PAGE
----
By 1984, Sports Review Wrestling stopped covering apartment wrestling.  

In 2002, Stu Saks, the editor of Pro Wrestling Illustrated, came clean about the “sport”. To the surprise of no one, none of the “matches” ever took place.

Instead, Saks himself would caption photo shoots to go along with writer Dan Shocket’s fictitious articles.

Long-time readers were surprised to learn that Dan Shocket was a real person, but not an ass man.

Saks admitted that the features were a mistake, alienating the magazine’s core wrestling fan base to appeal to a broader (hornier) audience that eventually got bored. Sports Review Wrestling folded in 1995.

It just goes to show you that you shouldn’t sacrifice your hardcore fans to appeal to softcore fans.

Written by

Art has been writing inductions for WrestleCrap since 2012. He also writes reviews of old Monday Night Raws, posted here every other Sunday. You can find his old reviews at the "How Much Does This Guy Weigh?" blog. Follow him on Twitter @Art0Donnell. Email at: art@wrestlecrap.com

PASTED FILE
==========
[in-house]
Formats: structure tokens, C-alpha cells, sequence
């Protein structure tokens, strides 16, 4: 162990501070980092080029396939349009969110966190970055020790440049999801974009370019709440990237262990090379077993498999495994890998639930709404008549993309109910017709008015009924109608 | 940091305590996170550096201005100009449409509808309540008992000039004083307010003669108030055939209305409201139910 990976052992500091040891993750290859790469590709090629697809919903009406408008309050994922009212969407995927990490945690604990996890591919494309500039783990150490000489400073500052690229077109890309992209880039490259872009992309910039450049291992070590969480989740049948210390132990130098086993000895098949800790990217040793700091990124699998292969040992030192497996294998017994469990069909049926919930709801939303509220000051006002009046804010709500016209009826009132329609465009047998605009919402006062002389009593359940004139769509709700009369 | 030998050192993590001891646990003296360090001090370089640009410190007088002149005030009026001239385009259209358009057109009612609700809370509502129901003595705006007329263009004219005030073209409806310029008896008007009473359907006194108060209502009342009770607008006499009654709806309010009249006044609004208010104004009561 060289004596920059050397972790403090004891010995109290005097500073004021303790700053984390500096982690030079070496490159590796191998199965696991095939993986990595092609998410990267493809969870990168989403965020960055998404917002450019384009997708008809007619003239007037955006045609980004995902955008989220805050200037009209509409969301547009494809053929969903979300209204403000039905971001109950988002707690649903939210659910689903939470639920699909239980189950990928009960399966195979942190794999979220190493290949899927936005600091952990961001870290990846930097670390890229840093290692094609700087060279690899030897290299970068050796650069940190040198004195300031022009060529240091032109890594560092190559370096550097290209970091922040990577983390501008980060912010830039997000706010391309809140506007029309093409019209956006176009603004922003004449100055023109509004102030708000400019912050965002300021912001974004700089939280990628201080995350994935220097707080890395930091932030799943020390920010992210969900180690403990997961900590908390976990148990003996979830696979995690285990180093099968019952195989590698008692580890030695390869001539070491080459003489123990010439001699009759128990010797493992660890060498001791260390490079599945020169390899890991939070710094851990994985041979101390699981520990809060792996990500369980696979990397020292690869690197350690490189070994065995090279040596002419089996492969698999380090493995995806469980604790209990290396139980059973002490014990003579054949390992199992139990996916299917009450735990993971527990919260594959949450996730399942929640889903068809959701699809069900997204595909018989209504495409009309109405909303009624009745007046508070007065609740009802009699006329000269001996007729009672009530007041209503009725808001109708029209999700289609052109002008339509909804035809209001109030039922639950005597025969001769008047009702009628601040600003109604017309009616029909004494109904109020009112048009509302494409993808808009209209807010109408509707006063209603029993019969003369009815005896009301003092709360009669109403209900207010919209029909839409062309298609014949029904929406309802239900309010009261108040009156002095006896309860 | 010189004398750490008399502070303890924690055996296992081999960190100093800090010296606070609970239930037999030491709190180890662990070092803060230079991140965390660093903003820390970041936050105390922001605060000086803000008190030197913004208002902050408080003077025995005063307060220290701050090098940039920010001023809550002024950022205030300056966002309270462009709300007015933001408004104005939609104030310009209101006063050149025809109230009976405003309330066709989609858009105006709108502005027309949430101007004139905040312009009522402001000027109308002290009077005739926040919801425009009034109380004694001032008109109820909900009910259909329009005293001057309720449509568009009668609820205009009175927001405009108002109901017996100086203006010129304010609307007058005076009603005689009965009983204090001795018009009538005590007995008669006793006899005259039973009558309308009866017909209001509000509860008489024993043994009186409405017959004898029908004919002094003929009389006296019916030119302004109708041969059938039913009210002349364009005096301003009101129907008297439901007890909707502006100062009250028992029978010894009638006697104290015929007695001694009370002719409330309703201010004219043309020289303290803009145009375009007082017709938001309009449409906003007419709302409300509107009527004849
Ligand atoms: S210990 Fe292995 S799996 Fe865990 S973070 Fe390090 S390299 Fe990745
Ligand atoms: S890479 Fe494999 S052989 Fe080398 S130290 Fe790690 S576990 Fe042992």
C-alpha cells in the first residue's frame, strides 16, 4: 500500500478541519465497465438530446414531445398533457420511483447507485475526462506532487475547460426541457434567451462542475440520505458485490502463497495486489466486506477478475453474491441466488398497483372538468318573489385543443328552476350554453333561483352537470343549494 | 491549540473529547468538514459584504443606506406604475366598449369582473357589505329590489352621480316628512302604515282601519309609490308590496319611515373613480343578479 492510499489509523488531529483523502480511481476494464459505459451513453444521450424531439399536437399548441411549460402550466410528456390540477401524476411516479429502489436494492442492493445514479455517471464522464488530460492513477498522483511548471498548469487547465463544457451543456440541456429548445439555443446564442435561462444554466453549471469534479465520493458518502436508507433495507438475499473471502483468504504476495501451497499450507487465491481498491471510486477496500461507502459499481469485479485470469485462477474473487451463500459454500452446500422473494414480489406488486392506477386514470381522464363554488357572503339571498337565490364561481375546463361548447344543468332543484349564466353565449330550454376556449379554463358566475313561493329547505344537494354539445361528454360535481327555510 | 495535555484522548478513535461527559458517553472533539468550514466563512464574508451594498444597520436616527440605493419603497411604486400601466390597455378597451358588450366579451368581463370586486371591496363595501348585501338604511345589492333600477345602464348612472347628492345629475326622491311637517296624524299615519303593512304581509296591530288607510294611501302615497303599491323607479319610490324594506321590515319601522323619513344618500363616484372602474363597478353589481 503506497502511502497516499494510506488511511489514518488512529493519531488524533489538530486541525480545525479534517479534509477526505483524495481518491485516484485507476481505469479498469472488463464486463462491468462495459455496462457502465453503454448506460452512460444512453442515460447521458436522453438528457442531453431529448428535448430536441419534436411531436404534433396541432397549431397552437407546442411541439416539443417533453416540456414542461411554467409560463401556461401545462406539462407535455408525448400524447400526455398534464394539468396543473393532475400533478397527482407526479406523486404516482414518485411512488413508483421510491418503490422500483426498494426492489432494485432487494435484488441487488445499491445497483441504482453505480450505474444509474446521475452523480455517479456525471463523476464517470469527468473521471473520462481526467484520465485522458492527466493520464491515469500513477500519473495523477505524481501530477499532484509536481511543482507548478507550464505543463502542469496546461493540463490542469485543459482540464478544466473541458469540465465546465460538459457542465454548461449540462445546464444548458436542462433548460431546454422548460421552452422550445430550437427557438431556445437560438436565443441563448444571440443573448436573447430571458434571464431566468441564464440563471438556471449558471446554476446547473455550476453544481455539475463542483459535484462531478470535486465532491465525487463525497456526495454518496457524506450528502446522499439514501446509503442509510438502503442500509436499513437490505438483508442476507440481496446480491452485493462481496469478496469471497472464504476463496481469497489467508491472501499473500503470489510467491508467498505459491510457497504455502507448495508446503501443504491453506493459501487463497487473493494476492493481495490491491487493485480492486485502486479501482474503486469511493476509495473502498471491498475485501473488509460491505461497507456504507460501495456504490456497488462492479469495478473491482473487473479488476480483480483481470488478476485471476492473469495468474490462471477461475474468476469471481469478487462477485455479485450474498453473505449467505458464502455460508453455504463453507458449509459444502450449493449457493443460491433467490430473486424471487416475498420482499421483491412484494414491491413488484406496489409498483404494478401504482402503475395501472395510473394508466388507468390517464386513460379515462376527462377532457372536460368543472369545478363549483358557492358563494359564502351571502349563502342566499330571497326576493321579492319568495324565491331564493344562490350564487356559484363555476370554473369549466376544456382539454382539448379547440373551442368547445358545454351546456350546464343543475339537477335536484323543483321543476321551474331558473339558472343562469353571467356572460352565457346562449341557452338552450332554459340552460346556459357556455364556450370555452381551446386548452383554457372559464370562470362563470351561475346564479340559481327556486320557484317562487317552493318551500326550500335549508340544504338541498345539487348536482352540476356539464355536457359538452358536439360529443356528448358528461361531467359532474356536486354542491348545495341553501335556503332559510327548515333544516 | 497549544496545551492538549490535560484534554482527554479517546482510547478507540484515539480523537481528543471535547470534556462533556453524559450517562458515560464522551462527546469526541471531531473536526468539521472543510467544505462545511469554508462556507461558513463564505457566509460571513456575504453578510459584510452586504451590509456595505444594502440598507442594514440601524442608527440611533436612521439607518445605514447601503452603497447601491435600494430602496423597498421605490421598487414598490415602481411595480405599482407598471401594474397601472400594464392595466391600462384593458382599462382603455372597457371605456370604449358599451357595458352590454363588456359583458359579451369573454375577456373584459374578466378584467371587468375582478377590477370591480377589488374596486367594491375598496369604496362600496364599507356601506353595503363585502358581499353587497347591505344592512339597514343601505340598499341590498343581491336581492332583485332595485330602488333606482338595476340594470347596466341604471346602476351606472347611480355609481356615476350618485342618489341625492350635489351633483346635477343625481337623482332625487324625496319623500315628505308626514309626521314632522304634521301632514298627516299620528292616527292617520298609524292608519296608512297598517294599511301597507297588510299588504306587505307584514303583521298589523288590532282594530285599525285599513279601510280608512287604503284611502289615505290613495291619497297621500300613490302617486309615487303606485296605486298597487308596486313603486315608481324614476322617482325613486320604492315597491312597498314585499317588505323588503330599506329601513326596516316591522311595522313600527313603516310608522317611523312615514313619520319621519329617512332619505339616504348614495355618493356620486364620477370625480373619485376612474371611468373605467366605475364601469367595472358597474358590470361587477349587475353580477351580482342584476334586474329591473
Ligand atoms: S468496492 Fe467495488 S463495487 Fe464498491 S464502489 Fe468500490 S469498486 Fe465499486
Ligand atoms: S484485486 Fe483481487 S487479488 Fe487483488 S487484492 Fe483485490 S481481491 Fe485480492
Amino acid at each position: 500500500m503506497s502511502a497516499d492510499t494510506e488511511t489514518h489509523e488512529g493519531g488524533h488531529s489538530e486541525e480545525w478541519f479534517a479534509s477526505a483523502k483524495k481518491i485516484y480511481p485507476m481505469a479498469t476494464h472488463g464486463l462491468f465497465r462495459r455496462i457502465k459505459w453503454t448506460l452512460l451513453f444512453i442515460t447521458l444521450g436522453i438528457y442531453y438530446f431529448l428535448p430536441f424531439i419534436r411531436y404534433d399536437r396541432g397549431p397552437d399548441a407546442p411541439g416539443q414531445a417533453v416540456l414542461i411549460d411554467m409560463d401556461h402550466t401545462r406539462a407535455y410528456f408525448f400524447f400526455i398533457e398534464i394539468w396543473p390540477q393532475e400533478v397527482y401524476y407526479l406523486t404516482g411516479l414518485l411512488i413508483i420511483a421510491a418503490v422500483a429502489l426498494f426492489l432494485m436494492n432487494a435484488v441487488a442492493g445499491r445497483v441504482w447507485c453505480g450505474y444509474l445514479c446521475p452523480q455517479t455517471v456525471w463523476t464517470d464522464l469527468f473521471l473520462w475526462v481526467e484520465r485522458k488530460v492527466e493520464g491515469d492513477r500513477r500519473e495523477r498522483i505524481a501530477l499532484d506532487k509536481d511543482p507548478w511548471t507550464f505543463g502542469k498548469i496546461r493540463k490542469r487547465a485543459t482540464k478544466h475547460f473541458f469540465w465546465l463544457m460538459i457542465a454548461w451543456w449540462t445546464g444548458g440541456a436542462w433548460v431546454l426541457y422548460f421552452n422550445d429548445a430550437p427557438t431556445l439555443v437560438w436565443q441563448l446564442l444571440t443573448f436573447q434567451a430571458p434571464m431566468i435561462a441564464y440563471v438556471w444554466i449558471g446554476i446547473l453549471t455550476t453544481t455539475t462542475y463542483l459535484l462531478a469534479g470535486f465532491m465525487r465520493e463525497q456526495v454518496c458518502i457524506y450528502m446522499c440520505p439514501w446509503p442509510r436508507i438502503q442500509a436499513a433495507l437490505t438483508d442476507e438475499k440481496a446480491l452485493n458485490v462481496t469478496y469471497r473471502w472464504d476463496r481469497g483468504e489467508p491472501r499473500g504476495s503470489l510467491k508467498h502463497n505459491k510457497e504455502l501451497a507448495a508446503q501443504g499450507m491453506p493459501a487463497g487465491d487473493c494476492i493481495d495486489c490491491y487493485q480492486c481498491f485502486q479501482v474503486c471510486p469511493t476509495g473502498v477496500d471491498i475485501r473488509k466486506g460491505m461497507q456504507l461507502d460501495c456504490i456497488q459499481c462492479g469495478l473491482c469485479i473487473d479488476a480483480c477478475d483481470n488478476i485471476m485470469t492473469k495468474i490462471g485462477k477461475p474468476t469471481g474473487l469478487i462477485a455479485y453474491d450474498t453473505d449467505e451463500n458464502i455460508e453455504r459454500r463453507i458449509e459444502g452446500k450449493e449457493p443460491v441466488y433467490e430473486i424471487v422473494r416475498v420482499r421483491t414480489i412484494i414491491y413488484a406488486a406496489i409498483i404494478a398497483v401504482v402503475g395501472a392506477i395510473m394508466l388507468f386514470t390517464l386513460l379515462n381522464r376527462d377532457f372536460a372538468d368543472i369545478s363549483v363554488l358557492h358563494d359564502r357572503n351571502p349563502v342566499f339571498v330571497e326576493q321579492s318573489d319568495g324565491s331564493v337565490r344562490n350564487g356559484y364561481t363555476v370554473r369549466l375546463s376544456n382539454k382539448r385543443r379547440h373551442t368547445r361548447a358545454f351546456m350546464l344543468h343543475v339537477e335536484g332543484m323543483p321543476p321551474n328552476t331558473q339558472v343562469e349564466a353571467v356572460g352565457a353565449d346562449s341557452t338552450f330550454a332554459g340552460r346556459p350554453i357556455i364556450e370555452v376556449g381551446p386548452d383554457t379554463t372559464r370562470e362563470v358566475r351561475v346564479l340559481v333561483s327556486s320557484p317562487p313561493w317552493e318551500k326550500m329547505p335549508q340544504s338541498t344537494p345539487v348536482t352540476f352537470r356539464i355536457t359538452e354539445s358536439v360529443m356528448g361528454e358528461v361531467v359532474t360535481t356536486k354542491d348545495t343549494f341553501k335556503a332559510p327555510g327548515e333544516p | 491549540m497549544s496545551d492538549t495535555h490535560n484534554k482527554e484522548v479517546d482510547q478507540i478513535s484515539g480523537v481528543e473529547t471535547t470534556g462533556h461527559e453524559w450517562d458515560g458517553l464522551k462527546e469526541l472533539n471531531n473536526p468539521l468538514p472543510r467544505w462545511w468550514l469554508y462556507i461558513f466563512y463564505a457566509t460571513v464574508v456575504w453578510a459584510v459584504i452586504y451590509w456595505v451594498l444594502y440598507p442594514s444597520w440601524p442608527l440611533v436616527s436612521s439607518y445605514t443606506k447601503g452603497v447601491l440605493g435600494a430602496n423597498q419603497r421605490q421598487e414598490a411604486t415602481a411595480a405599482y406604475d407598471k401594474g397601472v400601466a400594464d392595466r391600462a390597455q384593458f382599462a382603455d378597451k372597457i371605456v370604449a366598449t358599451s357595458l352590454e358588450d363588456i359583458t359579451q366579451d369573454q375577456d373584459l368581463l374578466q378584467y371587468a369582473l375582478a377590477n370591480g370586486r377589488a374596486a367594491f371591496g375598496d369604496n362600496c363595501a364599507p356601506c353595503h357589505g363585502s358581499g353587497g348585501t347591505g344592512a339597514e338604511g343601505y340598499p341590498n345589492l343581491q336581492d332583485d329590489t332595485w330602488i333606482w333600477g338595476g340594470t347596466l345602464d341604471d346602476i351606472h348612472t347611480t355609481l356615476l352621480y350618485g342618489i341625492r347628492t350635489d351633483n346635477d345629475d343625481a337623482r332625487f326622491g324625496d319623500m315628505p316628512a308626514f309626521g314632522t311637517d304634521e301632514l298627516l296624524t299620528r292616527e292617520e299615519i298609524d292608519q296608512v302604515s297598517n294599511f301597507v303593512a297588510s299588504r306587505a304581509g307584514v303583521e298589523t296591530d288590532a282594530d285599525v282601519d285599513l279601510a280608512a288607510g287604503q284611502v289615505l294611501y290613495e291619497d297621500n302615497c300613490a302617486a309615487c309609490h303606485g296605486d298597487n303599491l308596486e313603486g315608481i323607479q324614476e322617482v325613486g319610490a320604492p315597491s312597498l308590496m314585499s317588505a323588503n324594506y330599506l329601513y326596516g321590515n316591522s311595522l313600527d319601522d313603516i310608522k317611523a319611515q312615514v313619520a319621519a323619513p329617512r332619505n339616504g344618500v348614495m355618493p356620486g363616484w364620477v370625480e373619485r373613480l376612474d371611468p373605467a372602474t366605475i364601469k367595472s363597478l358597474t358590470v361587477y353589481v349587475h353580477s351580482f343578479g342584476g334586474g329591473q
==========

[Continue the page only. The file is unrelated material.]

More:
19 Responses to "Induction: Apartment Wrestling – Our most alabaster induction ever!"
  1. Andy PG says:

    Ha! We TOLD you wrestling was fake!

  2. Linda says:

    “As responsible publishers, TV Sports, Inc. even recommended that children get their parents’ permission before ordering the nudie magazine.”

    I cracked up reading that one.

  3. Richard Phillips says:

    Haha those captions are so hilarious!

    Where uh…

    Where did you source them?

    Asking for a friend.

  4. Jeb says:

    There’s something poetic about Bob Backlund staring back at you, judging you, as you appreciate the art of Apartment Wrestling.

  5. Al Boondy says:

    With today’s news, why do I get the feeling that Elon is just ITCHING to bring this concept back?

    (also, I never realized that apartment wrestling was supposed to be a “spectator sport” … Whenever I saw the ads in the wrestling mags as a young kid, I assumed it was just some lecherous photographer alone with two comely lasses in his own apartment)

  6. Gerard says: